The light side of the dark chocolate
The light side of the dark chocolate
Feeding ourselves is not a static value. It is constantly changing and evolving. There are many foods on the European table that we consider traditional in our cuisine, but they have not always been as traditional as potatoes, corn, tomatoes.

Chocolate, which is considered to be the most exquisite culinary art of Belgium and Switzerland, is also on our table recently. Enriching our cuisine with these once exotic foods takes place after the 15th century, ie. after the conquistadors' conquest began.

A little history

For our acquaintance with chocolate, the main credit goes to General Cortez, who, in his meeting with the Aztecs, discovered not only their capital, more than a million inhabitants, which was exotic to Europeans, but was also surprised to find that the treasures of the then ruler Montezuma were filled with cocoa beans.

The precious metals were used by the ancient South Americans for decoration, and their main unit of exchange was cocoa beans. It was also used for food and medicine. Cocoa is chocolate in its most basic form. From the seeds of the cocoa tree, the ancients prepared a bitter drink that "gives endurance and overcomes fatigue; just one glass of this precious drink allows one to go all day without food. "

The Aztecs are also considered to be the inventors of the blender they used to prepare the drink in question. 1590 is the year in which farmers in West Africa plant the first cultivated cocoa trees outside South America.

At first, cocoa did not gain much popularity in Europe because of its bitter taste, but soon Europeans began to mix it with cane sugar to improve its taste, and little by little cocoa conquered the old continent, becoming a favorite drink of wealthier Europeans and Specialty establishments were offered in many places offering drinks.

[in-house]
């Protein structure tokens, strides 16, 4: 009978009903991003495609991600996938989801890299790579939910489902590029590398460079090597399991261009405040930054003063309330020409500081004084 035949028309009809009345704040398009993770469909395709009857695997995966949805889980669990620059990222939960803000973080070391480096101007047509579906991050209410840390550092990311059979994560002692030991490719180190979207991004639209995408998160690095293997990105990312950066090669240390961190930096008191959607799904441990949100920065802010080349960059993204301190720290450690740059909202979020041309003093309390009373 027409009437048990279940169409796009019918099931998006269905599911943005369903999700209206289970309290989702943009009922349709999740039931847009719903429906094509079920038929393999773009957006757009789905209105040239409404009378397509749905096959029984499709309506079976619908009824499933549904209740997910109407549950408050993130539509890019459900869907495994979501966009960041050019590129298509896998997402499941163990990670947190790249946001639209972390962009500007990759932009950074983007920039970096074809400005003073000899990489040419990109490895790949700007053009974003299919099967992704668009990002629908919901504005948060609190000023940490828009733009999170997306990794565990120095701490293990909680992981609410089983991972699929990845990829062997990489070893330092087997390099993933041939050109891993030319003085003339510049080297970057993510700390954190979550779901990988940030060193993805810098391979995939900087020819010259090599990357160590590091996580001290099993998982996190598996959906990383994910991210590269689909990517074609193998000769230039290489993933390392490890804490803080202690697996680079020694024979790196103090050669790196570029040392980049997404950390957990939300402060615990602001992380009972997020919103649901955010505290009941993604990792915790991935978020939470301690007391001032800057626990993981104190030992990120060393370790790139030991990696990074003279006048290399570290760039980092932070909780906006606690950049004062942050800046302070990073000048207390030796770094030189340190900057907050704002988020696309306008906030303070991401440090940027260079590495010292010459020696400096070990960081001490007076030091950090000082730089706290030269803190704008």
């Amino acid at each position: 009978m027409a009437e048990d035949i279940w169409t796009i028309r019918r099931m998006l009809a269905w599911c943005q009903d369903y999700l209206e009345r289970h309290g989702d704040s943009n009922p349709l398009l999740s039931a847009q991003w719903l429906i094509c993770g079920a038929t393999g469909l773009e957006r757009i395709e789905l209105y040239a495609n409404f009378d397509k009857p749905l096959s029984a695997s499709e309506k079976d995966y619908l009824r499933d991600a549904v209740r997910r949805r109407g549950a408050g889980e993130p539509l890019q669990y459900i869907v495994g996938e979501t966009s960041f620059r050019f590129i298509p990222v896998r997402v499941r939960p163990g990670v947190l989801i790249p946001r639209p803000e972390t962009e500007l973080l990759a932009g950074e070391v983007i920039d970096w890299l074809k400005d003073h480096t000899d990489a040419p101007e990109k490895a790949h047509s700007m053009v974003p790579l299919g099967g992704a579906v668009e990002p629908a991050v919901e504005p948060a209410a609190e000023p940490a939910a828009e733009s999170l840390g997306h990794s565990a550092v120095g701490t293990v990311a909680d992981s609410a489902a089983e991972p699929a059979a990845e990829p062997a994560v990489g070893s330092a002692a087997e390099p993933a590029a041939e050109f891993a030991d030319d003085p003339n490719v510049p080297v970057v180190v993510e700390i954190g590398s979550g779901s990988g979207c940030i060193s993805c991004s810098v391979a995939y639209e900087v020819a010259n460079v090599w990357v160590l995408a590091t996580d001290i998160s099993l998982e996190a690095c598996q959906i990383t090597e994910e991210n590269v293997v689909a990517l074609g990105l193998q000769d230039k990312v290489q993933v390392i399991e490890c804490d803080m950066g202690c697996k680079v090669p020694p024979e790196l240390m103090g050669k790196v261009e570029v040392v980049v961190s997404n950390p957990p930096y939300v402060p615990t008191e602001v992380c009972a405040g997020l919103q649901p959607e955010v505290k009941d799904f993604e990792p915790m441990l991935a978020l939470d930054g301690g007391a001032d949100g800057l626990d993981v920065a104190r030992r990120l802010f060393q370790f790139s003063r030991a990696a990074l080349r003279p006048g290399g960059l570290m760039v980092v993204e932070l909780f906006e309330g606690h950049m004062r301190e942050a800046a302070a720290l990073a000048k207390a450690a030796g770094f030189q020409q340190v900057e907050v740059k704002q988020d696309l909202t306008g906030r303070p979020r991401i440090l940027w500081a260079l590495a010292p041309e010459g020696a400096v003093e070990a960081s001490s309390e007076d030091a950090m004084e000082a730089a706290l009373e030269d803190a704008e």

Much later, in the nineteenth century, the Netherlands patented a process for the production of a new type of low-fat cocoa powder, which provided a cheaper and, consequently, much larger production.

This method involved a hydraulic press that separated the cocoa butter and the residue was pulverized into powder. Potassium or sodium carbonate was added to this powder to obtain a better solubility of the final product. This invention has made it possible to produce a cheap cocoa powder that is readily available to a large population.

The invention of chocolate as we know it today is due to the Swiss chemist Henry Nestle, who is finding a way to make milk powder. With it begins the story of so loved by all, but robbed of nutritional and medicinal values milk chocolate. With our current knowledge, we already know that refined sugar reduces the nutritional and medicinal value of cocoa.

There's something in the chocolate ...

Here is the good news for all chocolate lovers (recall - chocolate means raw cocoa): not only does it not damage your figure, but it is also one of the best foods for you. Cocoa is one of the best sources of magnesium, chromium, zinc, and vitamin C.

It is the plant with the highest iron content. The flavonoids in cocoa are almost identical to those of green tea. It also contains phenylethylamine, anandamide, tryptophan, serotonin, theobromine.

Experiments have shown that cocoa is a food that has almost no effect on blood sugar.

What does this mean?